Parents Are Warned Of Head Band Dangers Following Death Of 14 Week Old Baby
A mother of a 14 week old baby who suffocated when her bow headband slipped down over her nose wants others to be aware of the danger they pose.
Leanne Wilson shared the incident on behalf of her devastated friend on Facebook as a warning to all parents of young babies. While it’s very common to put baby clips and headbands on little ones they should also come with a warning about choking and suffocation.
The post which has up until now been shared over 80,000 times read, “All new mums please be aware. Putting this warning out for all mums who have wee babies and use the big bow headbands on them.
“My friend has sadly just lost her 14 week old daughter whilst she thought she was sleeping in her carry cot after a long walk. When she came to check on her she had the bow headband down over her wee nose and mouth and wasn’t moving.. she had passed away. Post mortem revealed death due to suffocation asphyxiation. She wanted me to share for other new mums the danger some of these baby fashion accessories can have.”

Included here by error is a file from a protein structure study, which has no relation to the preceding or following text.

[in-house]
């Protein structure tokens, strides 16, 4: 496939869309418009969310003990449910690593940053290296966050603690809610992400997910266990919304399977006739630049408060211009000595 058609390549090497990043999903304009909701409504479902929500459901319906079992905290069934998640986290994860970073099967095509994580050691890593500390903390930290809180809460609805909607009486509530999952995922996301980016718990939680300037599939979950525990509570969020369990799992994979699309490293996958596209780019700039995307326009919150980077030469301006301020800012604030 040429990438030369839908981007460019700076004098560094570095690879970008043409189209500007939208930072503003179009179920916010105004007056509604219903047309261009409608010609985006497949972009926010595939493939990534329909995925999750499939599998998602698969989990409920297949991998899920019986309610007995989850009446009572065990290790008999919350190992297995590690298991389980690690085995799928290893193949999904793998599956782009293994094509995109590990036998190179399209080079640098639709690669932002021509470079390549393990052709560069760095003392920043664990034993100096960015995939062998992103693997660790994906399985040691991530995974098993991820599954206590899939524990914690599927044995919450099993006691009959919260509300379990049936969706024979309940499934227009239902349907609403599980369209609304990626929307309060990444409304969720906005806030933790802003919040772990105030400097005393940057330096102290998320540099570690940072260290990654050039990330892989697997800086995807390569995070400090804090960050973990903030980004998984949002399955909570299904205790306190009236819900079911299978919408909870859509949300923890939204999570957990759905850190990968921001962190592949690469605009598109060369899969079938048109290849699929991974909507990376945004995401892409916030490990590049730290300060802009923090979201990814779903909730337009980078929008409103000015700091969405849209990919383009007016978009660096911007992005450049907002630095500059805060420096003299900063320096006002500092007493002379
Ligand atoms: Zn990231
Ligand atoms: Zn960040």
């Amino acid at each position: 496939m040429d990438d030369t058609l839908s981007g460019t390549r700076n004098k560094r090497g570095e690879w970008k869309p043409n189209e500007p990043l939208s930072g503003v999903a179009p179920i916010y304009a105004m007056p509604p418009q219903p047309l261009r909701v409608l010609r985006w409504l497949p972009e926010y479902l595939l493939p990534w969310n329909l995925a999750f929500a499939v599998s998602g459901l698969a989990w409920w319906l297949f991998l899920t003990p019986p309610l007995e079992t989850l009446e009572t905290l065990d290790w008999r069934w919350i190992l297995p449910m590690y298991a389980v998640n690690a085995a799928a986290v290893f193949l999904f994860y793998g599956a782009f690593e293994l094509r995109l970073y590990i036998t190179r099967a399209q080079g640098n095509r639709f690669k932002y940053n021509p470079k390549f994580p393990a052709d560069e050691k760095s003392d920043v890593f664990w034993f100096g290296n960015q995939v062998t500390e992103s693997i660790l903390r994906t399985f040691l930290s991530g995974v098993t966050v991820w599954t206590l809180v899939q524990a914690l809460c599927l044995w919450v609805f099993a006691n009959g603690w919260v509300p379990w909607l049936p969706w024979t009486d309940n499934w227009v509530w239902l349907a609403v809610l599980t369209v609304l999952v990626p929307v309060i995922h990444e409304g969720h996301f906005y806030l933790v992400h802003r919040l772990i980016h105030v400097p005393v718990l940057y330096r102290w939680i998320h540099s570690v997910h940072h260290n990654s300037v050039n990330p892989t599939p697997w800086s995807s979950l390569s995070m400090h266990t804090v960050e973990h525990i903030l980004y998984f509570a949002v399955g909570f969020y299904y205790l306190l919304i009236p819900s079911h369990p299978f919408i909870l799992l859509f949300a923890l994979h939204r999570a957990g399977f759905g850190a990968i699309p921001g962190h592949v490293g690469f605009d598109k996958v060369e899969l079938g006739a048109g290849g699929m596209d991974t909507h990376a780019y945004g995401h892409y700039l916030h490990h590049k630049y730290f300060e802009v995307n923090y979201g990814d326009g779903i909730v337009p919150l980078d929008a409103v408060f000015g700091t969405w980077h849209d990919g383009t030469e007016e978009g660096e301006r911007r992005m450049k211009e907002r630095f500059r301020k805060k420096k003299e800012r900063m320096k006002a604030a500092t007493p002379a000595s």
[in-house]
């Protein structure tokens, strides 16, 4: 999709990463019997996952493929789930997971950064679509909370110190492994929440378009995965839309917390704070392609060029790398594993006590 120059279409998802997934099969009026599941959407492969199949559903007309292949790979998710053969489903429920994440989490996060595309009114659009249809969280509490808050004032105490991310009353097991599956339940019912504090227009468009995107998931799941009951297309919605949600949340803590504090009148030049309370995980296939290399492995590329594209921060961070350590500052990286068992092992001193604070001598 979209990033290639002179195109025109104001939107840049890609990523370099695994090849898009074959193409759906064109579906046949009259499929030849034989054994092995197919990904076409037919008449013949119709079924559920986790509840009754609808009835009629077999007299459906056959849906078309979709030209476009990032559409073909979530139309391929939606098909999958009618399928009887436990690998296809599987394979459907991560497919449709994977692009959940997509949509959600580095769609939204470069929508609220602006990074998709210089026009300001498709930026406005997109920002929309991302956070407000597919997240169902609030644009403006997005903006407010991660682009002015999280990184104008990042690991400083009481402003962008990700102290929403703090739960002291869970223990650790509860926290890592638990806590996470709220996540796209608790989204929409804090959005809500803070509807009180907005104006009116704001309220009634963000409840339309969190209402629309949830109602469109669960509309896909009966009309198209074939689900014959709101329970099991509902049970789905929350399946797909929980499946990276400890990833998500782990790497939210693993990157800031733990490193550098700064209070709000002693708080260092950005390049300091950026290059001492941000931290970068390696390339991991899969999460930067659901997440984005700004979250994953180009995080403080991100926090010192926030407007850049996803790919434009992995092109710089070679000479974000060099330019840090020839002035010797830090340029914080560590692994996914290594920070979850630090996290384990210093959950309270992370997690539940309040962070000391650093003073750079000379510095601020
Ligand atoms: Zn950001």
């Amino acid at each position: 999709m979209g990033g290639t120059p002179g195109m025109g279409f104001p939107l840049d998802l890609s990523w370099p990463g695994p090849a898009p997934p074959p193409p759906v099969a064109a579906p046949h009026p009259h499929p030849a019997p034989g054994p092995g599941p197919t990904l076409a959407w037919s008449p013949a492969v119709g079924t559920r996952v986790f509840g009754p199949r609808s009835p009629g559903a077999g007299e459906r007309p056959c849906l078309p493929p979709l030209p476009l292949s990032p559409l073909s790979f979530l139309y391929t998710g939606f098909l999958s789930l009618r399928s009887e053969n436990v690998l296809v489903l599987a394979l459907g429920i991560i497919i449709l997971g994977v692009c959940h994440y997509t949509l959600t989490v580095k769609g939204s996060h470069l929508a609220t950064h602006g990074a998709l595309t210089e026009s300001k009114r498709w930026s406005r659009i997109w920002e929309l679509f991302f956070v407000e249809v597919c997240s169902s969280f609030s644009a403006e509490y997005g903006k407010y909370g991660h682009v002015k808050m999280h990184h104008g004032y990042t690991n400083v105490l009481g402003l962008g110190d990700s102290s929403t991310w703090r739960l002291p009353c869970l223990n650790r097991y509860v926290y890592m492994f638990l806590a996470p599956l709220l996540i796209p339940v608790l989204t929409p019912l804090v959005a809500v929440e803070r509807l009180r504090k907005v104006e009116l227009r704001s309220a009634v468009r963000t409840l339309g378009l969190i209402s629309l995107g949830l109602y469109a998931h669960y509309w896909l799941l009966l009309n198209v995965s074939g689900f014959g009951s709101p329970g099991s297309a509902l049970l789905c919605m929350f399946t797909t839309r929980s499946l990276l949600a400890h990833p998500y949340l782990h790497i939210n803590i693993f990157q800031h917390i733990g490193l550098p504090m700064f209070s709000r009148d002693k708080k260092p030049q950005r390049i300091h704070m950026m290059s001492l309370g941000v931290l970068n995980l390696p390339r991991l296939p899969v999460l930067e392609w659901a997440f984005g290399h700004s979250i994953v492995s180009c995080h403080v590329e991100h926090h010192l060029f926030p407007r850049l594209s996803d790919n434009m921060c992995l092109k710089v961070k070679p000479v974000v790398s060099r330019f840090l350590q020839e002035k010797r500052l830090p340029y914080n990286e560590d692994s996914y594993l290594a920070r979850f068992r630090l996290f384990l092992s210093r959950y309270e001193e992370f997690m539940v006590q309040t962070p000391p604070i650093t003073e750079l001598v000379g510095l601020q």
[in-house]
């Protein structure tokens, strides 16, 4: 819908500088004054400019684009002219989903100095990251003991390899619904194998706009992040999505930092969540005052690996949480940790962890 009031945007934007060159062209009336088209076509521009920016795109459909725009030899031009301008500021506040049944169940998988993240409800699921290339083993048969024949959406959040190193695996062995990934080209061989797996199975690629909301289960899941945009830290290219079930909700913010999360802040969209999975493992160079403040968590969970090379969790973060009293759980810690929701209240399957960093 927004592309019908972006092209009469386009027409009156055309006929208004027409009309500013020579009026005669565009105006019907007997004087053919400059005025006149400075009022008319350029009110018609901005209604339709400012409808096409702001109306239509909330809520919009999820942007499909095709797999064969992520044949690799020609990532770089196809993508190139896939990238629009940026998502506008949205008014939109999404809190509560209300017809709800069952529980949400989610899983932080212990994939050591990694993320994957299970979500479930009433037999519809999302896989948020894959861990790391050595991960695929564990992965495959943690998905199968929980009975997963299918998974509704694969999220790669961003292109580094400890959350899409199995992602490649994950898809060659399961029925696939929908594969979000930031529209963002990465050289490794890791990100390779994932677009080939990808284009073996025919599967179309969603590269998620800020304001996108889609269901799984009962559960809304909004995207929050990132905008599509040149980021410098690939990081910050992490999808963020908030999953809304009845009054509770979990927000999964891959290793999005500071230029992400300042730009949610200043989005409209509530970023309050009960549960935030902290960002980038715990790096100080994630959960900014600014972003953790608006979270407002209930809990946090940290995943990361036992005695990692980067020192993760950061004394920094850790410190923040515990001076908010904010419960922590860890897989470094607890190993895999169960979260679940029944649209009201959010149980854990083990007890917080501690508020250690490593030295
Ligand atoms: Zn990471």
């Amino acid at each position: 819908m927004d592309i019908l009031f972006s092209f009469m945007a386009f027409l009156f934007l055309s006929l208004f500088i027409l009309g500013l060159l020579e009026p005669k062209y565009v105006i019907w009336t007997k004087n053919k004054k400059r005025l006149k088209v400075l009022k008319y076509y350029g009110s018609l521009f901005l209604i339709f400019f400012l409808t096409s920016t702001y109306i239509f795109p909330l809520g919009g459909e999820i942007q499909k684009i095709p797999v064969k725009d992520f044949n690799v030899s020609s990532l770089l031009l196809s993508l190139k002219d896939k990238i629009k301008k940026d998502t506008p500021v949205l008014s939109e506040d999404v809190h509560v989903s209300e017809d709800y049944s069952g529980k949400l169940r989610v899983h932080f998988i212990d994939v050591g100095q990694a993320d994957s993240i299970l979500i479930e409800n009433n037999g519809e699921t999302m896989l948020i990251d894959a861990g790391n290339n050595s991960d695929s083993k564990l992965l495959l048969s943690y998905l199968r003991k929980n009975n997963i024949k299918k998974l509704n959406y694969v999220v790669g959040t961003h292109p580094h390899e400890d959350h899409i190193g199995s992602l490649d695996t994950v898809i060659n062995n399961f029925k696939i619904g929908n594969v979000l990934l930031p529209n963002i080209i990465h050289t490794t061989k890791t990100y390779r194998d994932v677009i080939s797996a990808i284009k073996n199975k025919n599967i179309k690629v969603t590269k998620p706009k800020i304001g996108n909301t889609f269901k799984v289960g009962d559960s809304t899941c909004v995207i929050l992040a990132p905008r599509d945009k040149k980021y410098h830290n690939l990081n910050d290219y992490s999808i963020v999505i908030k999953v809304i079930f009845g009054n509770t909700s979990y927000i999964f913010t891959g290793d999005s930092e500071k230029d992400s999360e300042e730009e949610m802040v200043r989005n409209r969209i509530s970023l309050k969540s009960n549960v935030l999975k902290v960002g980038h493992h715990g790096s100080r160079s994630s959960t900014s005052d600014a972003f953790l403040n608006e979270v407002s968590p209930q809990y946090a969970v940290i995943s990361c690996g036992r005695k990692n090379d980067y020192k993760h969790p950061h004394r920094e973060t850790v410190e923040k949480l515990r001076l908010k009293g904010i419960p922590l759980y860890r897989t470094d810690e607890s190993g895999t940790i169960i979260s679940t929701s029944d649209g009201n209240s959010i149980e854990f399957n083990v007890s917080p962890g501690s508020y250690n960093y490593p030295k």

The Glasgow woman described the devastation her friend felt after leaving her baby Holly asleep for less than 30 minutes while she had a shower. The baby looked to be asleep in her carry cot and the mum forgot to remove her bow headband.
Comments on the post have been supportive of the heartbroken mum and many were appreciative of the warning.
“Thank you for sharing and making other mums aware. These should be banned along with silly beaded dummy clips. As cute as they are, heath hazard. All thoughts and prayers are sent for Holly and her mum. RIP Angel xxxx”
Public Health Adviser Sheila Merrill, said that while items such as bands and clips may be fashionable and cute for little girls there is definitely a serious danger associated with them.
“Children can easily swallow, inhale or choke on items left in their reach as they naturally grasp anything and put it in their mouths. Once in their mouth they find it difficult to remove the item. Parents can prevent the risk of choking and suffocation by ensuring that small objects or items are kept out of reach of children under the age of three,” she said.